Lead poisoning in Maine

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Why This Indicator Matters

Why it is important
According to the National Center for Disease Control and Prevention, protecting children from exposure to lead is important to lifelong good health. There is no safe level of lead in a person’s blood. Even low levels of lead in blood have been shown to affect IQ, ability to pay attention, and academic achievement. The most important step parents, doctors, and others can take is to prevent lead exposure before it occurs. CDC fact sheet on elevated lead levels in children 

Maine law implemented in June 2019 requires blood lead tests for all children at 1 and 2 years of age.

What the data shows
In Maine, in 2019, 2.3% of Maine children ages 0 -36 months tested for blood lead were found to have a venous blood lead level of 5 µg/dL or higher.  Since 2003, there has been a steady decrease in the number of children identified with lead poisoning, from 1,194 in 2003, to 586 in 2008, 399 in 2013 to 2019 when there were an estimated 292 children ages 0 - 3 with a blood lead level at or above 5 micrograms per deciliter (ug/dL). Approximately one third of all childhood lead poisonings occurred in these urban communities: Lewiston/Auburn, Portland/Westbrook, and Saco/Biddeford.

 In 2019, 12,538 children ages 0 -36 months were screened, up from 10,917 the year before. and of that number, approximately 2.3% tested positive for elevated blood lead levels. At a county level, in 2019, the counties with the highest rates of lead poisonings were:  Knox (4.7%), Androscoggin,(3.3%), Franklin (2.9%), and  Somerset (2.7%).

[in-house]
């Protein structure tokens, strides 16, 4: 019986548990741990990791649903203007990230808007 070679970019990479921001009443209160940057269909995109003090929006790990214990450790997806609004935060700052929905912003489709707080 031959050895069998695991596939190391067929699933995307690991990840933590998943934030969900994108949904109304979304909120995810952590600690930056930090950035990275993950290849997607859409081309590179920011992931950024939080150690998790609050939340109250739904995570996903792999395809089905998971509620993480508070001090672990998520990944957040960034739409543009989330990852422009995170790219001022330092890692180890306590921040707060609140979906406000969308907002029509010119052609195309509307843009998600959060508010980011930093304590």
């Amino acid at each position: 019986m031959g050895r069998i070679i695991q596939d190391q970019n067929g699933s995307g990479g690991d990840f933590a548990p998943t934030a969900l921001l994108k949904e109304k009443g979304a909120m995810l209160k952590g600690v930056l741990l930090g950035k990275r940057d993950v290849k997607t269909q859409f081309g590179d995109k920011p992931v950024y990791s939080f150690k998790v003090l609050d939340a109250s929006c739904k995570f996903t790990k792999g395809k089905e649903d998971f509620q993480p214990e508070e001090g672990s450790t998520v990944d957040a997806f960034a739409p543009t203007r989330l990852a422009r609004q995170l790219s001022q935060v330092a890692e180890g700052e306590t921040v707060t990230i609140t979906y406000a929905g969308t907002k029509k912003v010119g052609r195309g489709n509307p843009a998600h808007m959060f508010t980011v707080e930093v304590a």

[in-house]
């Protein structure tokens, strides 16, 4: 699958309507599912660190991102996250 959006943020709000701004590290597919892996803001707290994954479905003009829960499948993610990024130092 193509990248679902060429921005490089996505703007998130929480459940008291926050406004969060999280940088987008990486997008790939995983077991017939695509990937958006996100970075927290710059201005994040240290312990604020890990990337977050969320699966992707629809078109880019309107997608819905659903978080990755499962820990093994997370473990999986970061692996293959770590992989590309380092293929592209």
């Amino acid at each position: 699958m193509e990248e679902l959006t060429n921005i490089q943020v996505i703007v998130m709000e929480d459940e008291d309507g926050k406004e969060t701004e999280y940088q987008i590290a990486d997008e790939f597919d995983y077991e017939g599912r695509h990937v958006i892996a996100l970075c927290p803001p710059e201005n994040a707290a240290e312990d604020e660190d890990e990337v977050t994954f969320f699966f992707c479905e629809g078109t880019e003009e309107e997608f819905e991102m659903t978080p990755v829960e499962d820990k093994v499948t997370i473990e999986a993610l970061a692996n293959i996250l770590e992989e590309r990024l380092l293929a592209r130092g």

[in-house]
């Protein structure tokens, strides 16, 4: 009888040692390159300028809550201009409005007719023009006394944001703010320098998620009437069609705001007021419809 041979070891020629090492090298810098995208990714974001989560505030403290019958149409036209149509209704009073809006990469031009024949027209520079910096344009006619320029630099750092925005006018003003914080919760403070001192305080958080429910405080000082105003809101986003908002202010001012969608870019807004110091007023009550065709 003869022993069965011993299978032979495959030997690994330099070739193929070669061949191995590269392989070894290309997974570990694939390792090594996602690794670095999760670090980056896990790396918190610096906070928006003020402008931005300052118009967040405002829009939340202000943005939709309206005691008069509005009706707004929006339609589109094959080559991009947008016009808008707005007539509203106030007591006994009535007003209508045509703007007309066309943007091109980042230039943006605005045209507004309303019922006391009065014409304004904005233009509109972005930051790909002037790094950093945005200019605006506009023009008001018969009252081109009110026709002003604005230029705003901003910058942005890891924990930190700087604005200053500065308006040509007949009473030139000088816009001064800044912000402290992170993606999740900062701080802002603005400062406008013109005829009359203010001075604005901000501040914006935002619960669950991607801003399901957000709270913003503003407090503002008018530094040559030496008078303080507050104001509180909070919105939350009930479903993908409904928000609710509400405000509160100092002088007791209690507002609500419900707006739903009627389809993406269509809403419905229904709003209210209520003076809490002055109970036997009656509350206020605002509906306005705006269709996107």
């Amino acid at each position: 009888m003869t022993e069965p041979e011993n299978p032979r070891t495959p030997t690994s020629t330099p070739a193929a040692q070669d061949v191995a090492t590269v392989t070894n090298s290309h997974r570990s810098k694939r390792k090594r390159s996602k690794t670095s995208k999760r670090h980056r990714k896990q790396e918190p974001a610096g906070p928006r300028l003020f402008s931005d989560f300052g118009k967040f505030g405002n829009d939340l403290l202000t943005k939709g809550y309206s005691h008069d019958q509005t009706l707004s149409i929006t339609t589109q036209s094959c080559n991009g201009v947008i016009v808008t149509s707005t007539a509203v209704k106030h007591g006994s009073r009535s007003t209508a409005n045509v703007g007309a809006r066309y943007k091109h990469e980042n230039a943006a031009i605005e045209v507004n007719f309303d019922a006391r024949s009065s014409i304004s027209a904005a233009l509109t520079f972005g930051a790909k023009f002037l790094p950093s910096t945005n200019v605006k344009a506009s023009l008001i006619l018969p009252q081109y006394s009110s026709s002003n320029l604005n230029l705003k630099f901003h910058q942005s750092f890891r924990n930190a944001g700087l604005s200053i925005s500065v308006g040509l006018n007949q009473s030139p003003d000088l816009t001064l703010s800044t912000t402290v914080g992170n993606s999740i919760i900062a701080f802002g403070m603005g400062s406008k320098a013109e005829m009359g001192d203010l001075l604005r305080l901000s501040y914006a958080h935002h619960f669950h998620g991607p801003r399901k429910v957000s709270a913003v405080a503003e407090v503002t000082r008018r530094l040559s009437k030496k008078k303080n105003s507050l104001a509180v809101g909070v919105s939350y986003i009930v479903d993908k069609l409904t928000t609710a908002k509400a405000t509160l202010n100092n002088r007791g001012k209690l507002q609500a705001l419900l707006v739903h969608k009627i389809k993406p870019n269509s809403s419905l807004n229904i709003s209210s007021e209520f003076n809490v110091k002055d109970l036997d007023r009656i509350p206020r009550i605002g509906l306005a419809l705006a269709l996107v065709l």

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Lead poisoning

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Definitions: Children can be given a blood test to measure the level of lead in their blood. If a venous blood lead level is at or above 5 ug/dL it is an elevated blood lead indicative of lead poisoning. The estimated number of children with a blood lead level ≥5 ug/dL is the number with confirmed tests plus 38% of the children with unconfirmed 5-<10 ug/dL tests. The percent of lead poisoning reflects the number of children in the county ages 0-<36 months with elevated blood lead levels among the number screened.

Data Source: Maine Center for Disease Control, Maine Tracking Network

Footnotes: Updated October 2021